In addition, a fifth snapshot examines intellectual property theft, which has become increasingly difficult to protect against across a range of industries.
“Understanding what happens when a data breach occurs is critical to proactive prevention,” said Wade Baker, Verizon managing principal, RISK team. “Through our more targeted analysis, we are hoping to provide answers to businesses around the globe that want to protect not only their data but their reputation.”
Financial and insurance
- The financial services industry faces some unique challenges with regard to information protection. The industry’s status as a high-value target means it attracts significantly more directed and tenacious criminal attention
- Overall breaches in this sector were primarily about the money, whether targeting it directly (by accessing internal accounts and applications) or indirectly (through downstream fraud). Many of the attacks are targeted against ATMs, Web applications and employees.
- Areas for improved security include better protection of ATMs, careful monitoring of login credentials, secure application development, and training and awareness among employees.
- Most of the breaches within the health care sector fell into the small to medium business category (one to 100 employees), and outpatient care facilities such as medical and dental offices comprised the bulk of these.
- Attacks were almost entirely the work of financially motivated organized criminal groups, which typically attack smaller, low-risk targets to obtain personal and payment data for various fraud schemes.
- Most attacks involved hacking and malware and often focused on point of sale (POS) systems. However, the health care industry also needs to protect medical devices and electronic health records.
- The majority of breaches can be prevented with some small and relatively easy steps, including change in administrative passwords on all POS systems; implementing a firewall; avoiding using POS systems to browse the Web; and making certain the POS is a PCI DSS (Payment Card Industry Data Security Standard) compliant application.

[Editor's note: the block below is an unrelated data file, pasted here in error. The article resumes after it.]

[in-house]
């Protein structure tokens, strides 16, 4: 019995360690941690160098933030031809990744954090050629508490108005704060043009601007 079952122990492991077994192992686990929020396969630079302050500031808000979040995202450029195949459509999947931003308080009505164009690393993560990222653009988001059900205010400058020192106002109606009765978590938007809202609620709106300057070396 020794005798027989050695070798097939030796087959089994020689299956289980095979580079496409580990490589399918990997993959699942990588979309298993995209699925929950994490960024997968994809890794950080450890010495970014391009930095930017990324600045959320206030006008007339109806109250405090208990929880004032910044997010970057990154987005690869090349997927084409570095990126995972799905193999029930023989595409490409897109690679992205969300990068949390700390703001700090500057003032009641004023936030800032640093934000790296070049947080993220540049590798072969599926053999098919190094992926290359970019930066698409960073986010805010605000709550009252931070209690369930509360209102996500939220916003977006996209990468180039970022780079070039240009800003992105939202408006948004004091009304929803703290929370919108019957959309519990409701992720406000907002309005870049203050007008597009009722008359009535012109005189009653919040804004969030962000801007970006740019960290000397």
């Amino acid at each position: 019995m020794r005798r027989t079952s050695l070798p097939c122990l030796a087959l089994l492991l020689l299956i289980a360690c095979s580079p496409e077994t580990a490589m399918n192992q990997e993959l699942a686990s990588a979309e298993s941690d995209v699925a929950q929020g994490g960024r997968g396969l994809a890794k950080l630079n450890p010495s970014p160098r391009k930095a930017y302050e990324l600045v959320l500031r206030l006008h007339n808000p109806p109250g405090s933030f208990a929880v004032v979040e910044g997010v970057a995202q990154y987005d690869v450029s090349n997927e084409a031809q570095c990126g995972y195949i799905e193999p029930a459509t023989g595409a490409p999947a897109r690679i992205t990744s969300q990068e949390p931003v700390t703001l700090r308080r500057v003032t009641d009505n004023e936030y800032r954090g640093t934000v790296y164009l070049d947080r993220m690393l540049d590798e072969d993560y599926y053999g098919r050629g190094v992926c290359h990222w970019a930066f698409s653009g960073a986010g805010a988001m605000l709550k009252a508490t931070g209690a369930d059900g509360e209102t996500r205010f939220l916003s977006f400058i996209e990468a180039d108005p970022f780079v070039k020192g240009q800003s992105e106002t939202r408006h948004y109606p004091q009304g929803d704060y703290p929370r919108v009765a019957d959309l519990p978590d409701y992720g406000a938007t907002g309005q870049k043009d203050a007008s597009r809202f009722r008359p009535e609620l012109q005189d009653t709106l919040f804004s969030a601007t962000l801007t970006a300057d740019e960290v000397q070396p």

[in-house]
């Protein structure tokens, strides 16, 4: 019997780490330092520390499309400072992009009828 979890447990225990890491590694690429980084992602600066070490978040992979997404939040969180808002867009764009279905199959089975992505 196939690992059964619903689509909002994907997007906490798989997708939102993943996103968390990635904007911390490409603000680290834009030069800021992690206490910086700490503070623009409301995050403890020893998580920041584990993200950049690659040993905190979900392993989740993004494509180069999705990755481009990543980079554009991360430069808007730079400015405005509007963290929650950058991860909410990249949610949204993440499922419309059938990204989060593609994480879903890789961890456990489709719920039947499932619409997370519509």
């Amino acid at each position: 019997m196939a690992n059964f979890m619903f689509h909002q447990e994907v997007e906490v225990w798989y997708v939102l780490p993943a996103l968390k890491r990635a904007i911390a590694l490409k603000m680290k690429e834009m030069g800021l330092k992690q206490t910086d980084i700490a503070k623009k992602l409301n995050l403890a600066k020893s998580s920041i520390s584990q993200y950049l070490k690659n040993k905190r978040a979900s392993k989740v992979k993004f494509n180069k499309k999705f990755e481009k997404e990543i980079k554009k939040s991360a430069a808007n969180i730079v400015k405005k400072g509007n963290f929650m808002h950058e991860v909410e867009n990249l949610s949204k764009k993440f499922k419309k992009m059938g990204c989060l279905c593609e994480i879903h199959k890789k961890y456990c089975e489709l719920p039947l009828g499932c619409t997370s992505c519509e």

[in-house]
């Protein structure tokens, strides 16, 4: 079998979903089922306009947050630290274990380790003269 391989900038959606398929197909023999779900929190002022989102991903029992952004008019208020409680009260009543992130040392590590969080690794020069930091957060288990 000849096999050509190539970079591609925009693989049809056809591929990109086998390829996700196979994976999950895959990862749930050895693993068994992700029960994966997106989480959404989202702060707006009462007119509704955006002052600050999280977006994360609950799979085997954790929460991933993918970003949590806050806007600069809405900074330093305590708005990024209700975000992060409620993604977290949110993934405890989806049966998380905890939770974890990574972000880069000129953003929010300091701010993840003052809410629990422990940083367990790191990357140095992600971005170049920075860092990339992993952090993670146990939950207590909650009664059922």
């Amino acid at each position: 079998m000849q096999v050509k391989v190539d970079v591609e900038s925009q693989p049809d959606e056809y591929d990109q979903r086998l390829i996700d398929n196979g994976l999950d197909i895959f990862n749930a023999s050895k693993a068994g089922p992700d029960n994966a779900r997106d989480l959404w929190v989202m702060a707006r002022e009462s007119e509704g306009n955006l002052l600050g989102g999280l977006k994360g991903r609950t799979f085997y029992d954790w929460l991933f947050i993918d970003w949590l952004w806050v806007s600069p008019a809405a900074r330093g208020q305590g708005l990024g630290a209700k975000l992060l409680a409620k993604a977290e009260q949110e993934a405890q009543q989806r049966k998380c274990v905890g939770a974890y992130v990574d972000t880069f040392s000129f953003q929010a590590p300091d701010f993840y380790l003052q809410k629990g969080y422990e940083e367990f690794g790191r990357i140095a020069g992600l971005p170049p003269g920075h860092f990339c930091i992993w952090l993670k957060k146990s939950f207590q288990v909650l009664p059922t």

- The retail industry continues to be plagued with a multitude of data breaches, much of it committed by financially motivated criminal groups that gain access through POS systems that are used to conduct daily business activities. The criminals exploit weak, guessable or default credentials via third-party remote access services.
- The most vulnerable are franchises and other small and medium-size businesses, which often lack in-house resources and expertise to manage their own security. Consequently, these businesses often rely on ill-equipped third-party vendors, which often fail to provide adequate protection; or the businesses use an out-of-the-box solution, without adequately investigating whether the solution will meet their security needs.
- In many cases, employees are involved in the breaches, either wittingly or unwittingly. It is not uncommon for an employee to click on a malicious email attachment or visit a questionable site on a company desktop, infecting the system with malware and enabling an attacker to gain access to other devices within the network.
- This industry has been particularly vulnerable to data breaches, and for the past two years has had more breaches than any other industry.
- The POS systems, which are needed to process payment transactions, have proven to be easy targets for organized criminal groups.
- This industry, more so than any other, needs to emphasize preventive actions.
- Overall, finding and identifying the work of IP theft is highly difficult and specialized. Many of these breaches go undetected until long after the damage has been done, and it often takes quite a while to successfully contain the breach. IP attacks often include collusion between insiders and outsiders. Regular employees accounted for the largest percentage (two-thirds) of insiders. Outsiders often acted directly and maliciously, but also regularly solicited and aided insiders.
- Most of the thefts are carried out by determined adversaries who target IP as a shortcut to attaining some manner of strategic, financial, technological or related advantage. The attackers generally mix and match their methods until they find a successful combination. Many of these combinations are multiphased and multifaceted.
- With IP attacks, no single solution can guarantee protection. A common-sense, evidence-based approach is the best defense.
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